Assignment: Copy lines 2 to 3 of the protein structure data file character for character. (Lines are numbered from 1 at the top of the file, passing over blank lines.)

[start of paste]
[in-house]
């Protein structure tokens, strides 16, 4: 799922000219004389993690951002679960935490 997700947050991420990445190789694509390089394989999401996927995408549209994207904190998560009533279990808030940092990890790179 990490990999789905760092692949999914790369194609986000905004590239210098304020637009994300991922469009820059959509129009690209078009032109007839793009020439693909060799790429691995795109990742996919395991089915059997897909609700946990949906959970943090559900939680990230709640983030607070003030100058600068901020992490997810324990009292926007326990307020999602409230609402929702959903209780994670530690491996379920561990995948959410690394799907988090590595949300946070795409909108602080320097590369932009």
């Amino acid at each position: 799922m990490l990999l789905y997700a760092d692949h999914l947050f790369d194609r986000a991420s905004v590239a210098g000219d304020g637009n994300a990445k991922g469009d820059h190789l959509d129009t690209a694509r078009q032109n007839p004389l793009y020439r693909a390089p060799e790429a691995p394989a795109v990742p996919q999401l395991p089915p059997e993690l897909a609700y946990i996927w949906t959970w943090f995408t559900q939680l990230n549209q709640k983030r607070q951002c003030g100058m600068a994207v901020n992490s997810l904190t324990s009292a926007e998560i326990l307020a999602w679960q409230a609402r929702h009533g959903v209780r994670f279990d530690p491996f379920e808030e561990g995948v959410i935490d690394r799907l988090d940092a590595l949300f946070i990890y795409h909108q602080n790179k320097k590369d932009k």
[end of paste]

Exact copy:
């Protein structure tokens, strides 16, 4: 799922000219004389993690951002679960935490 997700947050991420990445190789694509390089394989999401996927995408549209994207904190998560009533279990808030940092990890790179 990490990999789905760092692949999914790369194609986000905004590239210098304020637009994300991922469009820059959509129009690209078009032109007839793009020439693909060799790429691995795109990742996919395991089915059997897909609700946990949906959970943090559900939680990230709640983030607070003030100058600068901020992490997810324990009292926007326990307020999602409230609402929702959903209780994670530690491996379920561990995948959410690394799907988090590595949300946070795409909108602080320097590369932009």
């Amino acid at each position: 799922m990490l990999l789905y997700a760092d692949h999914l947050f790369d194609r986000a991420s905004v590239a210098g000219d304020g637009n994300a990445k991922g469009d820059h190789l959509d129009t690209a694509r078009q032109n007839p004389l793009y020439r693909a390089p060799e790429a691995p394989a795109v990742p996919q999401l395991p089915p059997e993690l897909a609700y946990i996927w949906t959970w943090f995408t559900q939680l990230n549209q709640k983030r607070q951002c003030g100058m600068a994207v901020n992490s997810l904190t324990s009292a926007e998560i326990l307020a999602w679960q409230a609402r929702h009533g959903v209780r994670f279990d530690p491996f379920e808030e561990g995948v959410i935490d690394r799907l988090d940092a590595l949300f946070i990890y795409h909108q602080n790179k320097k590369d932009k």